Erdogan appeals for refugee safe zone in northern Syria

Russia expresses its opposition to the proposal and US and Iran could follow suit

Recep Tayyip Erdogan, Turkey’s president, speaks during the UN General Assembly meeting in New York.  Photographer: Jeenah Moon/Bloomberg

Recep Tayyip Erdogan, Turkey’s president, speaks during the UN General Assembly meeting in New York. Photographer: Jeenah Moon/Bloomberg

 

Turkish president Recep Tayyip Erdogan has appealed to the UN General Assembly and Europe to establish a “safe zone” in northern Syria where Syrian refugees living in Turkey could be settled.

Erdogan proposed an initial corridor 30km deep and 480km long where one to two million Syrian refugees could be settled.

He called for the co-operation of the US, Russia and Iran, but Russia has expressed its opposition and the US and Iran could follow suit. Erdogan’s plan would be violently resisted by local people as it would involve a dramatic change in the ethnic composition of the population of the border region.

Throwing a sop to Europe, which has reluctantly received hundreds of thousands of Syrians fleeing war, Erdogan said: “If we can extend the depth of this safe zone to a Raqqa and Deir ez-Zor line, we can increase the number of Syrians who will return from Turkey, Europe and other parts of the world.”

He seeks to deport to this zone the majority of 3.6 million Syrian refugees, who are no longer welcome in Turkey.

An expanded zone would be 80km wide and stretch eastwards along the Syrian side of border from the bank of the Euphrates river to the Iraqi frontier. The zone could occupy 25 per cent of Syrian’s territory if it was extended, as Erdogan suggested, to the devastated city of Raqqa and encompass the territory currently held by the US-supported Syrian Democratic Forces.

This area includes sizeable cities and towns, farm land, oil fields and at least 700,000- one million Arabs, Kurds, Assyrians and Armenians who would resist being overwhelmed by largely Arab refugees from other parts of the country. Furthermore, the area between Raqqa and Deir al-Zor is largely inhospitable, arid desert and cannot sustain an influx of refugees.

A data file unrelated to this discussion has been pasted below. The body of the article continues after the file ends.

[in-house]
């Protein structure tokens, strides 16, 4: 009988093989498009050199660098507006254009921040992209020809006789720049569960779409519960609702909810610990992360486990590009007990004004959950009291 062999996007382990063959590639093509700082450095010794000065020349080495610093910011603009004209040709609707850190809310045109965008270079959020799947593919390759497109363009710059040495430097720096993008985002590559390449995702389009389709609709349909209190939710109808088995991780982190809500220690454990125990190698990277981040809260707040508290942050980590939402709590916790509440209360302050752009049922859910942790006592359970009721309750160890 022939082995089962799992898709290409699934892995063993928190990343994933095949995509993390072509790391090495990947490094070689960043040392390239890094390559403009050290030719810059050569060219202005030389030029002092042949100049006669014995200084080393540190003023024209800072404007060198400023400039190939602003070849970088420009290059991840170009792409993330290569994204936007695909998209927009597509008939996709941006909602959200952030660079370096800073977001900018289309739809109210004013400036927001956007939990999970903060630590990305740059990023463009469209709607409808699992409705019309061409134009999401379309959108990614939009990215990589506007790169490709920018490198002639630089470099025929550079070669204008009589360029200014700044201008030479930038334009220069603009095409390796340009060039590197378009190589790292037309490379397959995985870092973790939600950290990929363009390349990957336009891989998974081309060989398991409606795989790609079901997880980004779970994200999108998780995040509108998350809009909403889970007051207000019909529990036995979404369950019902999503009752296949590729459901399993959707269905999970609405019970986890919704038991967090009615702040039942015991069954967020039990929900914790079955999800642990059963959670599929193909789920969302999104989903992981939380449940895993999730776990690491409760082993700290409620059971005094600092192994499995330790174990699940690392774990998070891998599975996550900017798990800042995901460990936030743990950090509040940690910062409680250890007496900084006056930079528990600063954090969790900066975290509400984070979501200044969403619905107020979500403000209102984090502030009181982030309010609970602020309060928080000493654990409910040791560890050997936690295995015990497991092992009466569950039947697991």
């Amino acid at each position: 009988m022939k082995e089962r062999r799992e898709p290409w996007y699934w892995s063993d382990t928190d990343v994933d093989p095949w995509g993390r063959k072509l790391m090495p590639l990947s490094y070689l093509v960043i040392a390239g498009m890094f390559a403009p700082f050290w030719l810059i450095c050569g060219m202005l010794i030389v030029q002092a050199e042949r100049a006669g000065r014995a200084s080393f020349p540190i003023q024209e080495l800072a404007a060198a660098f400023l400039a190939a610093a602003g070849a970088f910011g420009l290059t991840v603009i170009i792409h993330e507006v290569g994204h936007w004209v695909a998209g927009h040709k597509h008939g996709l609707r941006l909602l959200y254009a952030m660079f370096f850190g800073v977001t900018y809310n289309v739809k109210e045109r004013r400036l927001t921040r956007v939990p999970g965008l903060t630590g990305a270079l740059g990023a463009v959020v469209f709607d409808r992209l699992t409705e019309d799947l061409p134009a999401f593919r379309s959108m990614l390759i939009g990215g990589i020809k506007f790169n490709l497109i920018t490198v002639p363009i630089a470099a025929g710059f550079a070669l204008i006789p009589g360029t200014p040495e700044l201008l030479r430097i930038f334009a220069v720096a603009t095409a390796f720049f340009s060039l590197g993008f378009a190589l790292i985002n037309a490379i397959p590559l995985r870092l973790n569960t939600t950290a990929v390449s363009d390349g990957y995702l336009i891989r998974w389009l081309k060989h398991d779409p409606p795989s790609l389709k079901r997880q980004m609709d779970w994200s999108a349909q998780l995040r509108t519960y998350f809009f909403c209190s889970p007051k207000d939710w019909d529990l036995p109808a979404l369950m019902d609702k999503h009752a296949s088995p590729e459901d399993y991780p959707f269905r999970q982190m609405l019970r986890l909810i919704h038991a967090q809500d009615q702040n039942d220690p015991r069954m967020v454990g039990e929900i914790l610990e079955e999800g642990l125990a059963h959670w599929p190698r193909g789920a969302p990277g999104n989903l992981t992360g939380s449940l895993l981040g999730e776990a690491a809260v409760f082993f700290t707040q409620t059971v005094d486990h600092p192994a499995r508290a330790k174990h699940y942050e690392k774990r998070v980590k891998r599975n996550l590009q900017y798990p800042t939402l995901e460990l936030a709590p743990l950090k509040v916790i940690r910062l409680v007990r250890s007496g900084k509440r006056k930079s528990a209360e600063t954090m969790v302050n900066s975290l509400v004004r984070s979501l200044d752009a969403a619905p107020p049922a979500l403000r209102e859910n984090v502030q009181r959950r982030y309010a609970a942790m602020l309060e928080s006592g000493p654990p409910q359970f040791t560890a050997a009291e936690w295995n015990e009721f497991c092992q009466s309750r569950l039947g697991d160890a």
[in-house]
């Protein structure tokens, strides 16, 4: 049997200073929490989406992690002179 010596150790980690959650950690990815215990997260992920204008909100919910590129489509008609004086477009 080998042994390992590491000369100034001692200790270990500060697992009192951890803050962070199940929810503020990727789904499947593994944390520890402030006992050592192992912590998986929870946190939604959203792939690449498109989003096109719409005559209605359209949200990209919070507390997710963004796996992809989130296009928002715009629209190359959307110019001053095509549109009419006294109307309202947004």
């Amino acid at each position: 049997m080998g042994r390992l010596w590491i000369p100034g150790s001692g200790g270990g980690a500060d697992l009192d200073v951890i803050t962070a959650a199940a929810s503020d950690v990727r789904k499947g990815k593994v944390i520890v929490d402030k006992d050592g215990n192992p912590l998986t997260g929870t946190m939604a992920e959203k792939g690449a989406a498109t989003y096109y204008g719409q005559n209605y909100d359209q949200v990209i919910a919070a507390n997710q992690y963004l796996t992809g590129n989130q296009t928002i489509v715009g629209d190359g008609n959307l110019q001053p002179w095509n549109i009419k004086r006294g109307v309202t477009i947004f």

The main, most effective component of Syrian Democratic Forces is the Kurdish People’s Protection units (YPG), which could be expected to fight in opposition to Erdogan’s project.

The 2018 conquest by the Turkish army and surrogate Syrian forces of the northwestern majority Kurdish Afrin district resulted in the expulsion of a majority of its inhabitants and their replacement by Arab jihadis and their families from elsewhere.

Three decades

Erdogan aims to expel the YPG, which he regards as an offshoot of Turkey’s separatist Kurdish Workers’ Party, which has battled Ankara for three decades. In 2015 the US adopted the YPG, which was the most effective Syrian force battling Islamic State (also known as Isis). Erdogan had hoped when US troops withdraw from Syria, the Kurds would be abandoned.

This has not happened. At least 1,000 US troops remain and the US continues to provide the Kurds with weapons, armoured vehicles and munitions to continue the fight against surviving Islamic State fighters – said to number 30,000 in Syria and Iraq. These weapons could be turned against Turkish forces if Erdogan decides to impose his “safe zone” by force.

The Kurds have agreed to US-Turkish joint air and land patrols in a limited “buffer zone” at the centre of the border east of the Euphrates but have rejected expansion of the mission’s coverage.

Coinciding with Erdogan’s UN address, a US congressional panel called on the Trump administration to halt troop withdrawals from Syria, arguing the small remaining deployment enables Washington to counter Islamic State and exercise political leverage on Turkey, Russia and Iran.

Separately, the UN has announced the establishment of a 150-member committee consisting of government, opposition and independents to draft a post-war constitution, which is regarded as the first step in resuming negotiations in Geneva for a political solution that could end the war.

The Irish Times Logo
Commenting on The Irish Times has changed. To comment you must now be an Irish Times subscriber.
SUBSCRIBE
GO BACK
Error Image
The account details entered are not currently associated with an Irish Times subscription. Please subscribe to sign in to comment.
Comment Sign In

Forgot password?
The Irish Times Logo
Thank you
You should receive instructions for resetting your password. When you have reset your password, you can Sign In.
The Irish Times Logo
Please choose a screen name. This name will appear beside any comments you post. Your screen name should follow the standards set out in our community standards.
Screen Name Selection

Hello

Please choose a screen name. This name will appear beside any comments you post. Your screen name should follow the standards set out in our community standards.

The Irish Times Logo
Commenting on The Irish Times has changed. To comment you must now be an Irish Times subscriber.
SUBSCRIBE
Forgot Password
Please enter your email address so we can send you a link to reset your password.

Sign In

Your Comments
We reserve the right to remove any content at any time from this Community, including without limitation if it violates the Community Standards. We ask that you report content that you in good faith believe violates the above rules by clicking the Flag link next to the offending comment or by filling out this form. New comments are only accepted for 3 days from the date of publication.